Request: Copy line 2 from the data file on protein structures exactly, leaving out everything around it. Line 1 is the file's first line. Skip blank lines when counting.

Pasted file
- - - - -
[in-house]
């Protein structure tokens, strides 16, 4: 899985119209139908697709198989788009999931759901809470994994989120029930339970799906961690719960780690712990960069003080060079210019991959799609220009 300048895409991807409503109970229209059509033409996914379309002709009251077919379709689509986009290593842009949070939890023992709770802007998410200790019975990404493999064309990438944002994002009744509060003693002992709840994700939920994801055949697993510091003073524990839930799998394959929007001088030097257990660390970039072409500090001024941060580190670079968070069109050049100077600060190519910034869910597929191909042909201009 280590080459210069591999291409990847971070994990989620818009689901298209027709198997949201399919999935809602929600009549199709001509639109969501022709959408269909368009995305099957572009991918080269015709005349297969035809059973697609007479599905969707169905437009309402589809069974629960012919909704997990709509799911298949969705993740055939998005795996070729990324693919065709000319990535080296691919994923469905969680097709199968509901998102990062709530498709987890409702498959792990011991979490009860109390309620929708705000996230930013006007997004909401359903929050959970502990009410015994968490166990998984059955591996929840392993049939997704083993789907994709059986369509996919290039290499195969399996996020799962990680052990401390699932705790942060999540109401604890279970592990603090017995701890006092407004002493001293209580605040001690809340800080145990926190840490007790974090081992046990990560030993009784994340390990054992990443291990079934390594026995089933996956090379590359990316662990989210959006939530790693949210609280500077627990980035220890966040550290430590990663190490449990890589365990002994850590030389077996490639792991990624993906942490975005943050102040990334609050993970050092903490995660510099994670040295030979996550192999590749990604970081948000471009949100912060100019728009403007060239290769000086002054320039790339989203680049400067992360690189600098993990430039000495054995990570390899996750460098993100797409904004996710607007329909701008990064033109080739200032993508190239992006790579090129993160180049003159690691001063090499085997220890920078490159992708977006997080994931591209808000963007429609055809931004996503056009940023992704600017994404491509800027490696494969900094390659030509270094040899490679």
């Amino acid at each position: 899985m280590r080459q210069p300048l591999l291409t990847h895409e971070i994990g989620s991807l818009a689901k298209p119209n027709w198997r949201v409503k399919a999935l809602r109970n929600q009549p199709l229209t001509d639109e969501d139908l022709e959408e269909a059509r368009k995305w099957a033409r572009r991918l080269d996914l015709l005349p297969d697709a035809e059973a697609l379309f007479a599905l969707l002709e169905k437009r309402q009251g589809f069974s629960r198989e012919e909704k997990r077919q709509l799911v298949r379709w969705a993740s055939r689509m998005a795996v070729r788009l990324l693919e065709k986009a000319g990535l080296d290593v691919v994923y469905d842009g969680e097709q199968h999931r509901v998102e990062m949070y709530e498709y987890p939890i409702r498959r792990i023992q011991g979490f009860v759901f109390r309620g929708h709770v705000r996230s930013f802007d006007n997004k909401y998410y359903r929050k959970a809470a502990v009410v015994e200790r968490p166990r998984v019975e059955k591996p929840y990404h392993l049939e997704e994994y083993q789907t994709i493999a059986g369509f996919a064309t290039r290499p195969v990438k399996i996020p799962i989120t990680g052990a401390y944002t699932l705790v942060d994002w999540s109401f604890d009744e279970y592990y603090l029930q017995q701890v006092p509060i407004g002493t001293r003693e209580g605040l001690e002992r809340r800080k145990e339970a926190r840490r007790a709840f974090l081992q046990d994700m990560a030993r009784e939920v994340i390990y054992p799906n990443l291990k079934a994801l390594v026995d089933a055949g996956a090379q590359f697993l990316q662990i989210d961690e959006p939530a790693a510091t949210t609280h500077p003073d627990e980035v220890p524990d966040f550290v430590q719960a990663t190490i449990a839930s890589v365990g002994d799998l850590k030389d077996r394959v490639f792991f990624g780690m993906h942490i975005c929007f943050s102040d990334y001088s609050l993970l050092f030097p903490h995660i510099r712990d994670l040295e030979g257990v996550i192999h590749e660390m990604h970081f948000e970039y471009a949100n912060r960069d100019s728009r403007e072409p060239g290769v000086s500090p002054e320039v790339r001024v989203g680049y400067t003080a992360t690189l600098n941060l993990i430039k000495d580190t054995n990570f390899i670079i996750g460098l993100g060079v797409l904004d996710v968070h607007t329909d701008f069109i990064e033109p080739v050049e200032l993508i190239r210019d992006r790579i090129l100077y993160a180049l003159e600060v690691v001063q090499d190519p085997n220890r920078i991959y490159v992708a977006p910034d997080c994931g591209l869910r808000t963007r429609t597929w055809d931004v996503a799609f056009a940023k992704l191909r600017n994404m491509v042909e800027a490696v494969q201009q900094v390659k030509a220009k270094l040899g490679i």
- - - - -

């Protein structure tokens, strides 16, 4: 899985119209139908697709198989788009999931759901809470994994989120029930339970799906961690719960780690712990960069003080060079210019991959799609220009 300048895409991807409503109970229209059509033409996914379309002709009251077919379709689509986009290593842009949070939890023992709770802007998410200790019975990404493999064309990438944002994002009744509060003693002992709840994700939920994801055949697993510091003073524990839930799998394959929007001088030097257990660390970039072409500090001024941060580190670079968070069109050049100077600060190519910034869910597929191909042909201009 280590080459210069591999291409990847971070994990989620818009689901298209027709198997949201399919999935809602929600009549199709001509639109969501022709959408269909368009995305099957572009991918080269015709005349297969035809059973697609007479599905969707169905437009309402589809069974629960012919909704997990709509799911298949969705993740055939998005795996070729990324693919065709000319990535080296691919994923469905969680097709199968509901998102990062709530498709987890409702498959792990011991979490009860109390309620929708705000996230930013006007997004909401359903929050959970502990009410015994968490166990998984059955591996929840392993049939997704083993789907994709059986369509996919290039290499195969399996996020799962990680052990401390699932705790942060999540109401604890279970592990603090017995701890006092407004002493001293209580605040001690809340800080145990926190840490007790974090081992046990990560030993009784994340390990054992990443291990079934390594026995089933996956090379590359990316662990989210959006939530790693949210609280500077627990980035220890966040550290430590990663190490449990890589365990002994850590030389077996490639792991990624993906942490975005943050102040990334609050993970050092903490995660510099994670040295030979996550192999590749990604970081948000471009949100912060100019728009403007060239290769000086002054320039790339989203680049400067992360690189600098993990430039000495054995990570390899996750460098993100797409904004996710607007329909701008990064033109080739200032993508190239992006790579090129993160180049003159690691001063090499085997220890920078490159992708977006997080994931591209808000963007429609055809931004996503056009940023992704600017994404491509800027490696494969900094390659030509270094040899490679």